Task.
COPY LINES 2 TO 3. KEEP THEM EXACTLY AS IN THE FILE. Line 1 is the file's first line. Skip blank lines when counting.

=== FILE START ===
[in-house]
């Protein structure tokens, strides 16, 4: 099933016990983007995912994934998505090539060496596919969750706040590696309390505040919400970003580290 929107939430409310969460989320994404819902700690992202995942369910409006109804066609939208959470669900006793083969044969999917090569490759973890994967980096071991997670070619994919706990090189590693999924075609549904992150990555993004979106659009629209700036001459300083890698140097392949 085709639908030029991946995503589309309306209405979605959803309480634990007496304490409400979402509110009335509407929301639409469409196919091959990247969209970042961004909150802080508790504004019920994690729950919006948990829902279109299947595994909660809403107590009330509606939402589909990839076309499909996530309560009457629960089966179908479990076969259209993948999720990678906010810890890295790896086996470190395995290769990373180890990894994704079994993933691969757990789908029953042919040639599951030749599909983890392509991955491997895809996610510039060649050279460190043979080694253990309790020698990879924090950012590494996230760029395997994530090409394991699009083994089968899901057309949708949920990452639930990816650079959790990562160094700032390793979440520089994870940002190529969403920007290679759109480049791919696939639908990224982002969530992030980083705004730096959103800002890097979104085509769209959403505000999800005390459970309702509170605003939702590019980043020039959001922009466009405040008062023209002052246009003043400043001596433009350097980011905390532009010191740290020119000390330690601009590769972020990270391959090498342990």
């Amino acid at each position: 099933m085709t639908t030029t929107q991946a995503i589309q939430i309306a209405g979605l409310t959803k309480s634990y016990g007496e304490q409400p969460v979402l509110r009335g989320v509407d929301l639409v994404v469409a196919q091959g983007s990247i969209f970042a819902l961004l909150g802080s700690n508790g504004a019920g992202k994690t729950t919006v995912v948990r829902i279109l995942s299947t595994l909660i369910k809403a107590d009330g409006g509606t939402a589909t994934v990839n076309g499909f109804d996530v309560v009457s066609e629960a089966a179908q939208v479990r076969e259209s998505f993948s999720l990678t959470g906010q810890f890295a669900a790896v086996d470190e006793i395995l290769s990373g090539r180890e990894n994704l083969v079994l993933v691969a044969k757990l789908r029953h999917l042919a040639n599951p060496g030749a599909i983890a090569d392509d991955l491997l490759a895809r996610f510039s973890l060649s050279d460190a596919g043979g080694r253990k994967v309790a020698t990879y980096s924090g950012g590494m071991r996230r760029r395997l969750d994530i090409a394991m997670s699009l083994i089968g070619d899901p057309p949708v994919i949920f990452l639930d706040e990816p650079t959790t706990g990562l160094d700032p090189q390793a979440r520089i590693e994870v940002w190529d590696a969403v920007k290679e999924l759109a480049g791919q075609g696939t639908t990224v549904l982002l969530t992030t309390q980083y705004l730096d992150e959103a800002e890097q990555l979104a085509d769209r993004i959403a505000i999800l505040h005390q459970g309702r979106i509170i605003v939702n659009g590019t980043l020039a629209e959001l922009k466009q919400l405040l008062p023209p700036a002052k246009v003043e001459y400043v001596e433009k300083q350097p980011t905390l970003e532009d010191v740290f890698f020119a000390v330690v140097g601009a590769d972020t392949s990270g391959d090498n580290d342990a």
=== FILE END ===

């Protein structure tokens, strides 16, 4: 099933016990983007995912994934998505090539060496596919969750706040590696309390505040919400970003580290 929107939430409310969460989320994404819902700690992202995942369910409006109804066609939208959470669900006793083969044969999917090569490759973890994967980096071991997670070619994919706990090189590693999924075609549904992150990555993004979106659009629209700036001459300083890698140097392949 085709639908030029991946995503589309309306209405979605959803309480634990007496304490409400979402509110009335509407929301639409469409196919091959990247969209970042961004909150802080508790504004019920994690729950919006948990829902279109299947595994909660809403107590009330509606939402589909990839076309499909996530309560009457629960089966179908479990076969259209993948999720990678906010810890890295790896086996470190395995290769990373180890990894994704079994993933691969757990789908029953042919040639599951030749599909983890392509991955491997895809996610510039060649050279460190043979080694253990309790020698990879924090950012590494996230760029395997994530090409394991699009083994089968899901057309949708949920990452639930990816650079959790990562160094700032390793979440520089994870940002190529969403920007290679759109480049791919696939639908990224982002969530992030980083705004730096959103800002890097979104085509769209959403505000999800005390459970309702509170605003939702590019980043020039959001922009466009405040008062023209002052246009003043400043001596433009350097980011905390532009010191740290020119000390330690601009590769972020990270391959090498342990």
């Amino acid at each position: 099933m085709t639908t030029t929107q991946a995503i589309q939430i309306a209405g979605l409310t959803k309480s634990y016990g007496e304490q409400p969460v979402l509110r009335g989320v509407d929301l639409v994404v469409a196919q091959g983007s990247i969209f970042a819902l961004l909150g802080s700690n508790g504004a019920g992202k994690t729950t919006v995912v948990r829902i279109l995942s299947t595994l909660i369910k809403a107590d009330g409006g509606t939402a589909t994934v990839n076309g499909f109804d996530v309560v009457s066609e629960a089966a179908q939208v479990r076969e259209s998505f993948s999720l990678t959470g906010q810890f890295a669900a790896v086996d470190e006793i395995l290769s990373g090539r180890e990894n994704l083969v079994l993933v691969a044969k757990l789908r029953h999917l042919a040639n599951p060496g030749a599909i983890a090569d392509d991955l491997l490759a895809r996610f510039s973890l060649s050279d460190a596919g043979g080694r253990k994967v309790a020698t990879y980096s924090g950012g590494m071991r996230r760029r395997l969750d994530i090409a394991m997670s699009l083994i089968g070619d899901p057309p949708v994919i949920f990452l639930d706040e990816p650079t959790t706990g990562l160094d700032p090189q390793a979440r520089i590693e994870v940002w190529d590696a969403v920007k290679e999924l759109a480049g791919q075609g696939t639908t990224v549904l982002l969530t992030t309390q980083y705004l730096d992150e959103a800002e890097q990555l979104a085509d769209r993004i959403a505000i999800l505040h005390q459970g309702r979106i509170i605003v939702n659009g590019t980043l020039a629209e959001l922009k466009q919400l405040l008062p023209p700036a002052k246009v003043e001459y400043v001596e433009k300083q350097p980011t905390l970003e532009d010191v740290f890698f020119a000390v330690v140097g601009a590769d972020t392949s990270g391959d090498n580290d342990a």